The Role of Formant Transitions in the Perception of Stress in Disyllables

  • Lawrence J. Raphael
  • Michael F. Dorman
Chapter
Part of the Cognition and Language: A Series in Psycholinguistics book series (CALS)

Abstract

In a series of experiments reported elsewhere (Raphael & Dorman, 1981; Raphael, Dorman, & Liberman, 1980), we have found that the syllable-initial formant transitions of synthetic CVC syllables contribute by their duration to the perception of vowel duration. Our experimental paradigm called for subjects to classify syllable-final consonants in CVC and VC syllables as English /t/ or /d/. The sole independent variable in the experiments was the duration of the steady-state portion of the vowel. The /t/-/d/ phoneme boundaries, plotted as a function of vocalic (formant) duration, were virtually coincident in both CVC and VC syllables, indicating that the initial formant transitions were accommodated into the listeners’ perceptions of duration to about the same extent as the steady-state formants.

Keywords

Formant Transition Stimulus Type Vowel Duration Syllable Type Stimulus Series 
These keywords were added by machine and not by the authors. This process is experimental and the keywords may be updated as the learning algorithm improves.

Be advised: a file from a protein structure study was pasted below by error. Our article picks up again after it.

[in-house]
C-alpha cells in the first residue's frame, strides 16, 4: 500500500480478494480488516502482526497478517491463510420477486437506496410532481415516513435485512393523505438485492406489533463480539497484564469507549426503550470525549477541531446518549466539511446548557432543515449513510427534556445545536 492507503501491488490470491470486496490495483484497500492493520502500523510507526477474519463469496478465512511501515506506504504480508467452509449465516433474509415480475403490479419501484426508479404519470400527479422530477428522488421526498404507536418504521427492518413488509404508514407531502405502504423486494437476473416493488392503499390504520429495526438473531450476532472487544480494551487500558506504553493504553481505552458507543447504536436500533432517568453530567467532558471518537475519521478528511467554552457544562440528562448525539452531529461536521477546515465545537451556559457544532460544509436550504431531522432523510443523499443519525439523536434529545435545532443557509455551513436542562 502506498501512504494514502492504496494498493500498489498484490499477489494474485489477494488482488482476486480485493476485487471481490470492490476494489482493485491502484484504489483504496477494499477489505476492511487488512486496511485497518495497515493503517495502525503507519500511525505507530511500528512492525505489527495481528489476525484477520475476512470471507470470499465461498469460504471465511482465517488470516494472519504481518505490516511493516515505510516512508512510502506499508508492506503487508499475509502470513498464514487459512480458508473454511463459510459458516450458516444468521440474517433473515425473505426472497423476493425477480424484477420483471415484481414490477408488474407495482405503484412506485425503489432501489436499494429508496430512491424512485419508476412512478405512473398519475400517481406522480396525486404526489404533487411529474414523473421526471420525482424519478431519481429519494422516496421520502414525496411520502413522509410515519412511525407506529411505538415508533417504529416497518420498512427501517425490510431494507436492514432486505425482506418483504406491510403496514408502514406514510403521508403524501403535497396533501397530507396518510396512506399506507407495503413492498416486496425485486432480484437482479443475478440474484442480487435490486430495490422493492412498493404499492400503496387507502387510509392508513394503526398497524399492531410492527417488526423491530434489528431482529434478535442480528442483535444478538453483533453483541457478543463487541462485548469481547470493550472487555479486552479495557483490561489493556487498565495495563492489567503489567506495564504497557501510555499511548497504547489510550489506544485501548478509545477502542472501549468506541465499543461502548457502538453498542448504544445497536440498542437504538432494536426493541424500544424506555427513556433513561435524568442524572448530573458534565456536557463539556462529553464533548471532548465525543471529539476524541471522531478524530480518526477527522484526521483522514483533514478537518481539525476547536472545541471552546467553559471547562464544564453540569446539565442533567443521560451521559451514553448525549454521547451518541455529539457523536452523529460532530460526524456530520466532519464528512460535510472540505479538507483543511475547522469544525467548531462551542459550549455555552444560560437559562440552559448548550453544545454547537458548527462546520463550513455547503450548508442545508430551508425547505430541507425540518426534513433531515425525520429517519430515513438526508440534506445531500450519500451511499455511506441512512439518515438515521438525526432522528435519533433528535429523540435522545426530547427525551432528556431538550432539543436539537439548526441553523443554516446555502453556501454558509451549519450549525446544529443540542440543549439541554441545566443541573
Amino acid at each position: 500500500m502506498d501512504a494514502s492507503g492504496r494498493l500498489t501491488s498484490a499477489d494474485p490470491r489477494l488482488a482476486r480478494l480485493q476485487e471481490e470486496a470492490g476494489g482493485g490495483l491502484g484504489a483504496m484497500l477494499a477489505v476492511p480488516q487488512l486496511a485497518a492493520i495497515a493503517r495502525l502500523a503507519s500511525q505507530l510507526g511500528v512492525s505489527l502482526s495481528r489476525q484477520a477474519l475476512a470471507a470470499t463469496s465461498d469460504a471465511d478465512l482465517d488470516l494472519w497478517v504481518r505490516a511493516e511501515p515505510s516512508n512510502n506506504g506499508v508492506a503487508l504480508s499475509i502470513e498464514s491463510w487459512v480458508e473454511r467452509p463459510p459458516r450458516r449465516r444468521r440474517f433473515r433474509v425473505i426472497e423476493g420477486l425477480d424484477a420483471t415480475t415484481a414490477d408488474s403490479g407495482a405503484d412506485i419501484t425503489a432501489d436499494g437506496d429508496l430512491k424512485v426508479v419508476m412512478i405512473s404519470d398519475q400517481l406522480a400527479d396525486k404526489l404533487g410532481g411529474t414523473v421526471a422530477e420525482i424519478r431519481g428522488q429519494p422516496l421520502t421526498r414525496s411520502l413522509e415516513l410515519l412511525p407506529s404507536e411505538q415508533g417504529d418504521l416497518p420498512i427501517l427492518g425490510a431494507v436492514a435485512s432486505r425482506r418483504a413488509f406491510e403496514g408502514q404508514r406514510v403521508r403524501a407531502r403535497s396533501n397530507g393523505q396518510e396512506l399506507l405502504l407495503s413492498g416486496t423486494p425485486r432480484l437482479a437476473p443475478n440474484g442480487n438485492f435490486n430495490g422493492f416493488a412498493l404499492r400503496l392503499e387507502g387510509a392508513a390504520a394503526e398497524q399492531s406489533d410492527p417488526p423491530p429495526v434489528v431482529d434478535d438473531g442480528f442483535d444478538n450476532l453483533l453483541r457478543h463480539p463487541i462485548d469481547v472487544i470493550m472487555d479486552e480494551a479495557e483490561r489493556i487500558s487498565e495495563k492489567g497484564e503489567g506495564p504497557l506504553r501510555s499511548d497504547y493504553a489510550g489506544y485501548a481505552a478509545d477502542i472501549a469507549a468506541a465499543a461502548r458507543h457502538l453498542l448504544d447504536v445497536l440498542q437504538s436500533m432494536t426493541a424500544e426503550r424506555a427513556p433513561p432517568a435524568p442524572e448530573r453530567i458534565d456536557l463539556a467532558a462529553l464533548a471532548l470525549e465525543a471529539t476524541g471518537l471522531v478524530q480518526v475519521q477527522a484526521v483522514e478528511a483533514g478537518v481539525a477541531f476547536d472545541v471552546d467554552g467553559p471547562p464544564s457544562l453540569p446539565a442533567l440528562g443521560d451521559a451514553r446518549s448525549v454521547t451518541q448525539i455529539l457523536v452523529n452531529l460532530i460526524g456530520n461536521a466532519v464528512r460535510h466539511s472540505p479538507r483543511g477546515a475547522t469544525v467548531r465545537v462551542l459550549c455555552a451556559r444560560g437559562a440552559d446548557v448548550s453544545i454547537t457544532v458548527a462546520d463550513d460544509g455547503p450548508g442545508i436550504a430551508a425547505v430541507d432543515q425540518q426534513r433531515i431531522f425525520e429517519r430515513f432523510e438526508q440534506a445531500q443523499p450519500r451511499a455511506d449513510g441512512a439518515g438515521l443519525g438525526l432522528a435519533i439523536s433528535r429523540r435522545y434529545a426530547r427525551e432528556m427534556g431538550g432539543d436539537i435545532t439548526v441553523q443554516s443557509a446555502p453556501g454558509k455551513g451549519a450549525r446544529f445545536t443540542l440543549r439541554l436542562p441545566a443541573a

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Notes

  1. 1.
    The disyllables synthesized as experimental stimuli were thus: Those disyllables excluded from the stimulus set wereGoogle Scholar

References

  1. Mermelstein, P., Liberman, A. M., & Fowler, C. Perceptual assessment of vowel duration in consonantal context and its application to vowel identification. Journal of the Acoustical Society of America, 1977, 62, S101 (Abstract).CrossRefGoogle Scholar
  2. Raphael, L. J., Dorman, M. F., & Liberman, A. M. On defining the vowel duration that cues voicing in final position. Language and Speech, 1980, 23, 297–307.PubMedGoogle Scholar
  3. Raphael, L. J., & Dorman, M. F. The contribution of CV transition duration to the perception of final consonant voicing in natural speech. Journal of the Acoustical Society of America, 1980, 67, S51 (Abstract).CrossRefGoogle Scholar
  4. Raphael, L. J., & Dorman, M. F. The contribution of extended CV transitions and aperiodic formant structure to the perception of duration. Journal of the Acoustical Society of America, 1981, 70, S34 (Abstract).CrossRefGoogle Scholar
  5. Verbrugge, R. R., & Isenberg, D. Syllable timing and vowel perception. Journal of the Acoustical Society of America, 1978, 63, S4 (Abstract).CrossRefGoogle Scholar

Copyright information

© Springer Science+Business Media New York 1984

Authors and Affiliations

  • Lawrence J. Raphael
    • 1
    • 2
  • Michael F. Dorman
    • 3
  1. 1.Department of Speech and TheaterHerbert H. Lehman College of the City University of New YorkUSA
  2. 2.Haskins LaboratoriesUSA
  3. 3.Department of SpeechArizona State UniversityUSA

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